Two Drills to Get Sharp

Here are two practice and boathandling drills that sharpen your skills on the short course.
Boathandling drills
Boathandling drills that work for Olympic class athletes work at home, too, especially Dave Ullman’s “Shrinking Course.” US Sailing Team/Will Ricketson

The Shrinking Course

I set up a course that gradually shrinks, which sharpens tacking and jibing skills, as well as windward and leeward mark rounding skills. It’s used for just one boat at a time. Set up a starting line and a weather mark, usually about a quarter mile apart, depending on the class.

The rules are, a minimum of three tacks, minimum of three jibes. The key is not to get ragged. You have to do jibes and tacks like you’re actually racing, not just forcing them. Once they’re not smooth anymore, then we wouldn’t consider them successful tacks or jibes. They also have to get up to full speed at the end of each tack — no double tacks. If they can do six tacks and six jibes, great, but they all have to be smooth.

Then I slowly move the weather mark toward the starting line, making a game out of it until at some point, they can’t complete three tacks or three jibes. In the 470, we could often get down to 100 yards. Jibes are more difficult to get in, especially when it’s windy. You’re going so fast that if the set isn’t perfect and the takedown isn’t perfect, you’ve used up most of your distance. Do this for an hour or two, one lap at a time, rounding the leeward mark as if it was a mark in the course. The next day I’d say, “OK, we did this yesterday. Can you do this in less distance than you did yesterday?”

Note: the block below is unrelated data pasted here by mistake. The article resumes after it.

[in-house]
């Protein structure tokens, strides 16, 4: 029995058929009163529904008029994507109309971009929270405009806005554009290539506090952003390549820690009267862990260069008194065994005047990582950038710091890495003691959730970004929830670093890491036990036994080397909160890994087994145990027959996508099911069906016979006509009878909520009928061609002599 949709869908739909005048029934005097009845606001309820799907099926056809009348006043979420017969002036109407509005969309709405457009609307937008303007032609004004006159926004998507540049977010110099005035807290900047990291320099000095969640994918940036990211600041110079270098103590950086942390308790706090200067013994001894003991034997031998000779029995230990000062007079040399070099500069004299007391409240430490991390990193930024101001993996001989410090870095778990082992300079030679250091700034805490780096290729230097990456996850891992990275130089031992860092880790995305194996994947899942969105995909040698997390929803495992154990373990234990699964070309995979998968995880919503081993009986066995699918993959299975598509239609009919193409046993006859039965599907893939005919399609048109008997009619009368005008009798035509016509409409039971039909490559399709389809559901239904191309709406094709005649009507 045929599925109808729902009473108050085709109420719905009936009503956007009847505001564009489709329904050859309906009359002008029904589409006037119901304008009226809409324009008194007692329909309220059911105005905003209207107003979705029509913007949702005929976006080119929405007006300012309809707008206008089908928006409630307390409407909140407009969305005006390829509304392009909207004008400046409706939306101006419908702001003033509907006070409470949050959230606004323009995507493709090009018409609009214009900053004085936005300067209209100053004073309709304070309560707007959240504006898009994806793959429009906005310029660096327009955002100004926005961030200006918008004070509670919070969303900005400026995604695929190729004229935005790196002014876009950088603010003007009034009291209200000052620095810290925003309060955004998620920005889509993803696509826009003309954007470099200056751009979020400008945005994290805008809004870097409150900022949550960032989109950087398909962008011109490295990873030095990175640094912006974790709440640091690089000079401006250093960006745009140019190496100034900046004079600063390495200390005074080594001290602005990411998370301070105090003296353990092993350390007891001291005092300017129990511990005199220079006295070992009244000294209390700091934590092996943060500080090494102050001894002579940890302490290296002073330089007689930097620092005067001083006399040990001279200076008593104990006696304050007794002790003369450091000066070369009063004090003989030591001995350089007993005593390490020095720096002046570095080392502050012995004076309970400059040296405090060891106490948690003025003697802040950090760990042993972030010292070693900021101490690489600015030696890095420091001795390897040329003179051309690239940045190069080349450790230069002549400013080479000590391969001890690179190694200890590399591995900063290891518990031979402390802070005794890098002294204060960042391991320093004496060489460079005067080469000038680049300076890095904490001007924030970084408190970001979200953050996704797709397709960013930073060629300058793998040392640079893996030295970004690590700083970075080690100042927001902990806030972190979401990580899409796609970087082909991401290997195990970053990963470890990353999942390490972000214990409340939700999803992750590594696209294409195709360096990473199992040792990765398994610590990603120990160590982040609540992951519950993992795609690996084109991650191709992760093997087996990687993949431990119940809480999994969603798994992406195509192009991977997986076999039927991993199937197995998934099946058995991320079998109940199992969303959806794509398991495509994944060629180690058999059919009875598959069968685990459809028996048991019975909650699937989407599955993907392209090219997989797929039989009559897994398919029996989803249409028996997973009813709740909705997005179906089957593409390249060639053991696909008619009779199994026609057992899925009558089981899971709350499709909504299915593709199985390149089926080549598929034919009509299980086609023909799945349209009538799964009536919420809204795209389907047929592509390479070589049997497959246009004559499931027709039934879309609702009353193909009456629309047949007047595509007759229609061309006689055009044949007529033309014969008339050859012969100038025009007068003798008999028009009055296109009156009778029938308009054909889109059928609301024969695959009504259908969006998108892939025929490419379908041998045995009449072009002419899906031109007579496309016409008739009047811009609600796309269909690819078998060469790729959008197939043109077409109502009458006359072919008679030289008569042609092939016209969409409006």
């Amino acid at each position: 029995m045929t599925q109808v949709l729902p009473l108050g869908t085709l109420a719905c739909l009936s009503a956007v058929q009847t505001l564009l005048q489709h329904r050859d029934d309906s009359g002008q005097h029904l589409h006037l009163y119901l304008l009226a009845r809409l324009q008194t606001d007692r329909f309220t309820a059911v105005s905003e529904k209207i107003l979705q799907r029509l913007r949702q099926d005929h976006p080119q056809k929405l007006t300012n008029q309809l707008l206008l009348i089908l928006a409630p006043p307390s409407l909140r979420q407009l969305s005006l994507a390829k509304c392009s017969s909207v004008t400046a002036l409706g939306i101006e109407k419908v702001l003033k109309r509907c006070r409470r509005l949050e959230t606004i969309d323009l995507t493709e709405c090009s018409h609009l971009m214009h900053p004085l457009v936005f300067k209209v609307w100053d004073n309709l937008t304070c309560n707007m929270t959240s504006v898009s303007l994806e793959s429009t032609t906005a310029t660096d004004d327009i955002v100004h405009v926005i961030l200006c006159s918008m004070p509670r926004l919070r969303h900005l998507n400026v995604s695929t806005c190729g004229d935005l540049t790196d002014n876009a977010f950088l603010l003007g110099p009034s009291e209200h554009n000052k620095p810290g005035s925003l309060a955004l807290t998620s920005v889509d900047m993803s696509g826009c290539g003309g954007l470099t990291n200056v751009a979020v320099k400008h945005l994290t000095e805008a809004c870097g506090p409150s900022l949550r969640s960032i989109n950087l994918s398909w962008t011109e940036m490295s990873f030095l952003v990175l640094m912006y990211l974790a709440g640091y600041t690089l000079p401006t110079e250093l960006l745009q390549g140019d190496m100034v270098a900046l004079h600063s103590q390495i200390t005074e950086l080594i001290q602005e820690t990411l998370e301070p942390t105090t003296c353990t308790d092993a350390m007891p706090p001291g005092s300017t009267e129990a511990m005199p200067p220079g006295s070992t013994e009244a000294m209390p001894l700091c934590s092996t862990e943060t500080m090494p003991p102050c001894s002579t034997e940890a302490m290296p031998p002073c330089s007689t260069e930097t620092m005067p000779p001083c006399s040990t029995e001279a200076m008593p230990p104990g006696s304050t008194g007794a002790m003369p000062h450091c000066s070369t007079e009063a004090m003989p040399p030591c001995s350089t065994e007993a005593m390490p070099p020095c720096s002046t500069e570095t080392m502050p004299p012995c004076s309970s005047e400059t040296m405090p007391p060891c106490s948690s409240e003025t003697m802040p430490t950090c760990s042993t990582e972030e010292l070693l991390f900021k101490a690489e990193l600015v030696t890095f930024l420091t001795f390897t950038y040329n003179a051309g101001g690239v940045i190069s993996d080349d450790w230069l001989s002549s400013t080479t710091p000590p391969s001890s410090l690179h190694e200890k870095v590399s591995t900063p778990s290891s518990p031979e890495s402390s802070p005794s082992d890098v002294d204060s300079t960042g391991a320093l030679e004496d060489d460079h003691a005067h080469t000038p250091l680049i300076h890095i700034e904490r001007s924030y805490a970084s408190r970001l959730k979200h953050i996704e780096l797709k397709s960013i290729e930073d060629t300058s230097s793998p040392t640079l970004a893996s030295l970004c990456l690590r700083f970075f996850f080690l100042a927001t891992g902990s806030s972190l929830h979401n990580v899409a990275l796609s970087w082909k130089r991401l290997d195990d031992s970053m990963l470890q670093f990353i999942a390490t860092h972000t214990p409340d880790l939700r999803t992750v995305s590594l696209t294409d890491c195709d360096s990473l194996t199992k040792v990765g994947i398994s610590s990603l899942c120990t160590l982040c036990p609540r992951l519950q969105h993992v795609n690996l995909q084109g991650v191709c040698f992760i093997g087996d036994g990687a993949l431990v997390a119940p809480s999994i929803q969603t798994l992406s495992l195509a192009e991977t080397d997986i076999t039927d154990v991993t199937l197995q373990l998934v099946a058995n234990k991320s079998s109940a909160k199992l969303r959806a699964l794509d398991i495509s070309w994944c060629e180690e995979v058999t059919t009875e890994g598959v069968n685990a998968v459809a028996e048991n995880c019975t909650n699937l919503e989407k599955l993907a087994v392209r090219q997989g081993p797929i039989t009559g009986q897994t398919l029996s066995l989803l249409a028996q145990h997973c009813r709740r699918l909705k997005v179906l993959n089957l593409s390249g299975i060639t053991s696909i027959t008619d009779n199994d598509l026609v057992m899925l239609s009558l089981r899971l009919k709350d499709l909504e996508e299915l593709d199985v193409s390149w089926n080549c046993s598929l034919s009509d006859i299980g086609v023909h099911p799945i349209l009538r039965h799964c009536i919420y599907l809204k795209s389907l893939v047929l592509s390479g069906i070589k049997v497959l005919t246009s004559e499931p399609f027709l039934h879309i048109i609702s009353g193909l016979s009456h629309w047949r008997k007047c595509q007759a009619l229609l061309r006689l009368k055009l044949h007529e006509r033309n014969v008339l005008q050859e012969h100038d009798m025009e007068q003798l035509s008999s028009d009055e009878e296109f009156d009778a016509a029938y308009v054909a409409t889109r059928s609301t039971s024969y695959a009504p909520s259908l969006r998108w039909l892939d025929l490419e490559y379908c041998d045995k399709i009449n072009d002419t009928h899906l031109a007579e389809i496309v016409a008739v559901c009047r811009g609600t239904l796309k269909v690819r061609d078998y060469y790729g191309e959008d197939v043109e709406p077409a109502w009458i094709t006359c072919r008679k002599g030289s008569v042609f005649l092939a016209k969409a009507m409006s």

Holding position on the starting line

This drill teaches how to hold position on the starting line. For 2 minutes the boat has to stay within two boatlengths of a mark, directly below it. It must stay within that quadrant, always to leeward. It emphasizes using tacks, boathandling, rolling, backing the jib—all the things you need to do to stay in position. They would be told whether this was the pin end or the boat end, or somewhere else on the line, and at the end of 2 minutes, they start as if the mark were that part of the line.

This is much easier in boats like 49ers and 49erFXs, where you have full-battened mains. Those boats can stay really stay still, and you can crab and go sideways. A boat like a 470 is more difficult because the boat doesn’t want to sit. To hold position, you have to work really hard—roll the boat, tack, or scull. We do the same drill in in J/24s, Melges 24s, and J/70s. Heavier boats, such as Etchells, are a little tougher because they keep their momentum so easily. The distance from the mark really depends on how long it takes the boat to accelerate. In an Etchells, the stationary position might be 4 to 5 boatlengths below the line because it takes that long to accelerate. On the other hand, a 470 it takes a half boat length to accelerate in any breeze, so two boatlengths is not a problem. In J/70s in 10 to 12 knots of wind, we do two boatlengths. Same drill. When it’s windier, it gets more difficult to hold position.

You’ll know the drill is going well if you can stay within two boatlengths dead to leeward of the mark. If you get off to the sides too far, then the exercise is not going well. In the last 20 seconds, you shouldn’t be on port tack. You want to be on starboard, in a position that if someone is coming in on starboard, you’re the leeward boat and still in control. Then, when the 2 minutes expires, be at close to full speed and on the line. You don’t have to have 100-percent speed. As long as you’re on the line, 85 to 90 percent will work.